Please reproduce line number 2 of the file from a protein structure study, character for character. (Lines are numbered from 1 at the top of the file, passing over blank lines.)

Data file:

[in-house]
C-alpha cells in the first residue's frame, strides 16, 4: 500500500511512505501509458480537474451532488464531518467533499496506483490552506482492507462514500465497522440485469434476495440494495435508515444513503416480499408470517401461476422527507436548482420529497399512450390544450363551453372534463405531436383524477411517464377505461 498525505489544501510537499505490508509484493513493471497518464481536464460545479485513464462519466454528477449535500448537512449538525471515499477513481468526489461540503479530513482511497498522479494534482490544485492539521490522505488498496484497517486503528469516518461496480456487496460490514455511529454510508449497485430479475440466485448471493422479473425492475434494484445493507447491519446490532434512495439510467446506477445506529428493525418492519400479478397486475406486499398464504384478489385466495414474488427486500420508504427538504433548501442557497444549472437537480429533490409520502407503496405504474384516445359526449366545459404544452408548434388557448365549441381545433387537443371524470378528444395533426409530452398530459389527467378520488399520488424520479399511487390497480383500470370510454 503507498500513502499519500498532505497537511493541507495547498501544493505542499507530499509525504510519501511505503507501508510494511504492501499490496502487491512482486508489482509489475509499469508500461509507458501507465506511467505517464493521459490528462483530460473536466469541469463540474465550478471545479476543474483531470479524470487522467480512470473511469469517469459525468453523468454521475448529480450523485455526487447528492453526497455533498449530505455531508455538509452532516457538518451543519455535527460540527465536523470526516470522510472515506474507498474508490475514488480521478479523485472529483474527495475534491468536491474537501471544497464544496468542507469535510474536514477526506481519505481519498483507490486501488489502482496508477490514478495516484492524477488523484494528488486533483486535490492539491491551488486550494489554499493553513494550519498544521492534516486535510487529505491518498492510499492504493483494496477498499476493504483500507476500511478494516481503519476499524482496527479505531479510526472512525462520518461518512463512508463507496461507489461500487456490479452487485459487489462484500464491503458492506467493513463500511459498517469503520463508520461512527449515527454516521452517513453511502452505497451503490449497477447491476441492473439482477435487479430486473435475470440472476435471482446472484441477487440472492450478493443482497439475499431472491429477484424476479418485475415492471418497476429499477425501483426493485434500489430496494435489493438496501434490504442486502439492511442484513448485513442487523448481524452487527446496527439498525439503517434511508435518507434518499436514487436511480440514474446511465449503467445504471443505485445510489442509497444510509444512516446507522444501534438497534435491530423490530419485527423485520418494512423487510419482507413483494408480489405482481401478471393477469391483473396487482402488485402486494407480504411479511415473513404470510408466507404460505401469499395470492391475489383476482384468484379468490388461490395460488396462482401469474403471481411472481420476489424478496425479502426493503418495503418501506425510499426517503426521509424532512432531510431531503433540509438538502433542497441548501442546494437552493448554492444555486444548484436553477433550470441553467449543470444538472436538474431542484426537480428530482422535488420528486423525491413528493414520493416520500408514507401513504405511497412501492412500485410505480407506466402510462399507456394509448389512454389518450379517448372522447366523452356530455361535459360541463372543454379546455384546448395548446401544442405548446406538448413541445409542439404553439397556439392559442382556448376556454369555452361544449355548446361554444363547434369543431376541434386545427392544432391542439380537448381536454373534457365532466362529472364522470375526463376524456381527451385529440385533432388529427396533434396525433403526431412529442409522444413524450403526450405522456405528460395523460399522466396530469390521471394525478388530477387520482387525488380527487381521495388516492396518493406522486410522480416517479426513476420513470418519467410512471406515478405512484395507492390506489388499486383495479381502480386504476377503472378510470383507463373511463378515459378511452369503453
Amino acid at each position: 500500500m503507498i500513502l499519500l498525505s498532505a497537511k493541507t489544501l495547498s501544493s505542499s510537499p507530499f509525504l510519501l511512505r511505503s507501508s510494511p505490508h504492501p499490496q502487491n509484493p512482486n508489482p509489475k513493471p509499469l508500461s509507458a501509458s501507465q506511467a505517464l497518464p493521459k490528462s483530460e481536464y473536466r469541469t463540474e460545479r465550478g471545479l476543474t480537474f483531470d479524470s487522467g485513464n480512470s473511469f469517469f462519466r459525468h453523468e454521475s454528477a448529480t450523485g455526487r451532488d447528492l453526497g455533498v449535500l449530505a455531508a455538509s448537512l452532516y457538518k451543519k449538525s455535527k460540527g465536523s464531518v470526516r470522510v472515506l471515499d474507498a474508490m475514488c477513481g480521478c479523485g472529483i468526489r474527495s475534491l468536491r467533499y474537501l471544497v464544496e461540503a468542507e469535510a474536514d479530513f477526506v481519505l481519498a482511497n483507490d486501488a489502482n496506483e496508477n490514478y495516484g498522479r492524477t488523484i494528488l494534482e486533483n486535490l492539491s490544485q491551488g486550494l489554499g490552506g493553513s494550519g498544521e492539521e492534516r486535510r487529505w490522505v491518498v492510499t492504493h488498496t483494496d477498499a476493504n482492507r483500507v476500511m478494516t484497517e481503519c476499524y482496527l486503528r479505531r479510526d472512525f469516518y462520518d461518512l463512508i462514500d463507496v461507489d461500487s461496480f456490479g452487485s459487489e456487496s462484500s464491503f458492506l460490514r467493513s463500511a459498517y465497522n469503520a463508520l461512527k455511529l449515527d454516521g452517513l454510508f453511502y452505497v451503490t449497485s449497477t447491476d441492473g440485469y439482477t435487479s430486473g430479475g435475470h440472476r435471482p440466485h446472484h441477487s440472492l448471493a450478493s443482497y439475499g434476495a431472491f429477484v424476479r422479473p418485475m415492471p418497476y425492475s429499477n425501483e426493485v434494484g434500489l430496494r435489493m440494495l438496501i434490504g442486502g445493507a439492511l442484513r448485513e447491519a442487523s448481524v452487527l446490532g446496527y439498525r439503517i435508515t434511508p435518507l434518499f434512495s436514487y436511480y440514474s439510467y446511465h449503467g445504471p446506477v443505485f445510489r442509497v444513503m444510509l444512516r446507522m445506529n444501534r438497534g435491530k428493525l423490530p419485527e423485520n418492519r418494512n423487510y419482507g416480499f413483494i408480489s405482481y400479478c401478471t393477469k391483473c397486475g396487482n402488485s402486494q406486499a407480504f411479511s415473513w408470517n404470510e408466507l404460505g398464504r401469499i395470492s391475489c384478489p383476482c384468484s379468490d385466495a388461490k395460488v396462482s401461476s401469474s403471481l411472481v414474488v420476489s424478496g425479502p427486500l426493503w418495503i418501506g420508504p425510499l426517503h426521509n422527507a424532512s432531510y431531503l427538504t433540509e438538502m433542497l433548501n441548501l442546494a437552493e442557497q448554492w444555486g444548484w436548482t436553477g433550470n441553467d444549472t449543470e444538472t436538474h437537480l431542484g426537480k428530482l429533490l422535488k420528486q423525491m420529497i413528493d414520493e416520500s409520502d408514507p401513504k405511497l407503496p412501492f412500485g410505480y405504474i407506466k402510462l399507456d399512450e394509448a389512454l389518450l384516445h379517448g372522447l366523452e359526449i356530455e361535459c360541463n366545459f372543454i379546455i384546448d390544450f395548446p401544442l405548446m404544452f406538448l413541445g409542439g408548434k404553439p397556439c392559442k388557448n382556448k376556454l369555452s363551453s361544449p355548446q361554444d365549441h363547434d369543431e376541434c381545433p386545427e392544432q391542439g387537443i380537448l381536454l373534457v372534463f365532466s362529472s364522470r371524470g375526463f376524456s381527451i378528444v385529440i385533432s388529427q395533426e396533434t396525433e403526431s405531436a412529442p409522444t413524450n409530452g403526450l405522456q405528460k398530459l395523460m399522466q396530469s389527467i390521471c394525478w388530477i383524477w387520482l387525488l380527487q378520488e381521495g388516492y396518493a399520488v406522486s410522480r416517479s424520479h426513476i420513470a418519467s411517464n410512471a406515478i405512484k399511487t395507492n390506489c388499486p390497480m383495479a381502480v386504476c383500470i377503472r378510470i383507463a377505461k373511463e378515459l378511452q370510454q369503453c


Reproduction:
C-alpha cells in the first residue's frame, strides 16, 4: 500500500511512505501509458480537474451532488464531518467533499496506483490552506482492507462514500465497522440485469434476495440494495435508515444513503416480499408470517401461476422527507436548482420529497399512450390544450363551453372534463405531436383524477411517464377505461 498525505489544501510537499505490508509484493513493471497518464481536464460545479485513464462519466454528477449535500448537512449538525471515499477513481468526489461540503479530513482511497498522479494534482490544485492539521490522505488498496484497517486503528469516518461496480456487496460490514455511529454510508449497485430479475440466485448471493422479473425492475434494484445493507447491519446490532434512495439510467446506477445506529428493525418492519400479478397486475406486499398464504384478489385466495414474488427486500420508504427538504433548501442557497444549472437537480429533490409520502407503496405504474384516445359526449366545459404544452408548434388557448365549441381545433387537443371524470378528444395533426409530452398530459389527467378520488399520488424520479399511487390497480383500470370510454 503507498500513502499519500498532505497537511493541507495547498501544493505542499507530499509525504510519501511505503507501508510494511504492501499490496502487491512482486508489482509489475509499469508500461509507458501507465506511467505517464493521459490528462483530460473536466469541469463540474465550478471545479476543474483531470479524470487522467480512470473511469469517469459525468453523468454521475448529480450523485455526487447528492453526497455533498449530505455531508455538509452532516457538518451543519455535527460540527465536523470526516470522510472515506474507498474508490475514488480521478479523485472529483474527495475534491468536491474537501471544497464544496468542507469535510474536514477526506481519505481519498483507490486501488489502482496508477490514478495516484492524477488523484494528488486533483486535490492539491491551488486550494489554499493553513494550519498544521492534516486535510487529505491518498492510499492504493483494496477498499476493504483500507476500511478494516481503519476499524482496527479505531479510526472512525462520518461518512463512508463507496461507489461500487456490479452487485459487489462484500464491503458492506467493513463500511459498517469503520463508520461512527449515527454516521452517513453511502452505497451503490449497477447491476441492473439482477435487479430486473435475470440472476435471482446472484441477487440472492450478493443482497439475499431472491429477484424476479418485475415492471418497476429499477425501483426493485434500489430496494435489493438496501434490504442486502439492511442484513448485513442487523448481524452487527446496527439498525439503517434511508435518507434518499436514487436511480440514474446511465449503467445504471443505485445510489442509497444510509444512516446507522444501534438497534435491530423490530419485527423485520418494512423487510419482507413483494408480489405482481401478471393477469391483473396487482402488485402486494407480504411479511415473513404470510408466507404460505401469499395470492391475489383476482384468484379468490388461490395460488396462482401469474403471481411472481420476489424478496425479502426493503418495503418501506425510499426517503426521509424532512432531510431531503433540509438538502433542497441548501442546494437552493448554492444555486444548484436553477433550470441553467449543470444538472436538474431542484426537480428530482422535488420528486423525491413528493414520493416520500408514507401513504405511497412501492412500485410505480407506466402510462399507456394509448389512454389518450379517448372522447366523452356530455361535459360541463372543454379546455384546448395548446401544442405548446406538448413541445409542439404553439397556439392559442382556448376556454369555452361544449355548446361554444363547434369543431376541434386545427392544432391542439380537448381536454373534457365532466362529472364522470375526463376524456381527451385529440385533432388529427396533434396525433403526431412529442409522444413524450403526450405522456405528460395523460399522466396530469390521471394525478388530477387520482387525488380527487381521495388516492396518493406522486410522480416517479426513476420513470418519467410512471406515478405512484395507492390506489388499486383495479381502480386504476377503472378510470383507463373511463378515459378511452369503453